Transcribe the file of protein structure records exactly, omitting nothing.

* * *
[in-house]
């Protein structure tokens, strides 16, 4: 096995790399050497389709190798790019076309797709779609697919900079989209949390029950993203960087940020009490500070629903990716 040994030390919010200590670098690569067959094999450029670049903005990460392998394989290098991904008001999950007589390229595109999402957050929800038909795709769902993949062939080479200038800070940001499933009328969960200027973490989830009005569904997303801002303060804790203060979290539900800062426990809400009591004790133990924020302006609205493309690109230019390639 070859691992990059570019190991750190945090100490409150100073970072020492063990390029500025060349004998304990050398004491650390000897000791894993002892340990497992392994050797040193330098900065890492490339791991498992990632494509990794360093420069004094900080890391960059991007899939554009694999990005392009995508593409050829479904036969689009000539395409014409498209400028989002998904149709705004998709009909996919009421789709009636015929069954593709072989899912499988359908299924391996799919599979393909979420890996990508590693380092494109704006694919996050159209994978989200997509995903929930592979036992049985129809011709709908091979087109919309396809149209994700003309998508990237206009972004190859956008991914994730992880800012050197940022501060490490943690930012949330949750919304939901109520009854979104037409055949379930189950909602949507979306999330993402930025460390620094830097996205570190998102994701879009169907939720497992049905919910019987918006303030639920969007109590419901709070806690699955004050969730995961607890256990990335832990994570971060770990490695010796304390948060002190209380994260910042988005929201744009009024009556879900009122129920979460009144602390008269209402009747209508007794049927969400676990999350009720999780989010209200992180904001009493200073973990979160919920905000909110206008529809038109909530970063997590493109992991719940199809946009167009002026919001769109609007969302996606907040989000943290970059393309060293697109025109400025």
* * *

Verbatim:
[in-house]
């Protein structure tokens, strides 16, 4: 096995790399050497389709190798790019076309797709779609697919900079989209949390029950993203960087940020009490500070629903990716 040994030390919010200590670098690569067959094999450029670049903005990460392998394989290098991904008001999950007589390229595109999402957050929800038909795709769902993949062939080479200038800070940001499933009328969960200027973490989830009005569904997303801002303060804790203060979290539900800062426990809400009591004790133990924020302006609205493309690109230019390639 070859691992990059570019190991750190945090100490409150100073970072020492063990390029500025060349004998304990050398004491650390000897000791894993002892340990497992392994050797040193330098900065890492490339791991498992990632494509990794360093420069004094900080890391960059991007899939554009694999990005392009995508593409050829479904036969689009000539395409014409498209400028989002998904149709705004998709009909996919009421789709009636015929069954593709072989899912499988359908299924391996799919599979393909979420890996990508590693380092494109704006694919996050159209994978989200997509995903929930592979036992049985129809011709709908091979087109919309396809149209994700003309998508990237206009972004190859956008991914994730992880800012050197940022501060490490943690930012949330949750919304939901109520009854979104037409055949379930189950909602949507979306999330993402930025460390620094830097996205570190998102994701879009169907939720497992049905919910019987918006303030639920969007109590419901709070806690699955004050969730995961607890256990990335832990994570971060770990490695010796304390948060002190209380994260910042988005929201744009009024009556879900009122129920979460009144602390008269209402009747209508007794049927969400676990999350009720999780989010209200992180904001009493200073973990979160919920905000909110206008529809038109909530970063997590493109992991719940199809946009167009002026919001769109609007969302996606907040989000943290970059393309060293697109025109400025």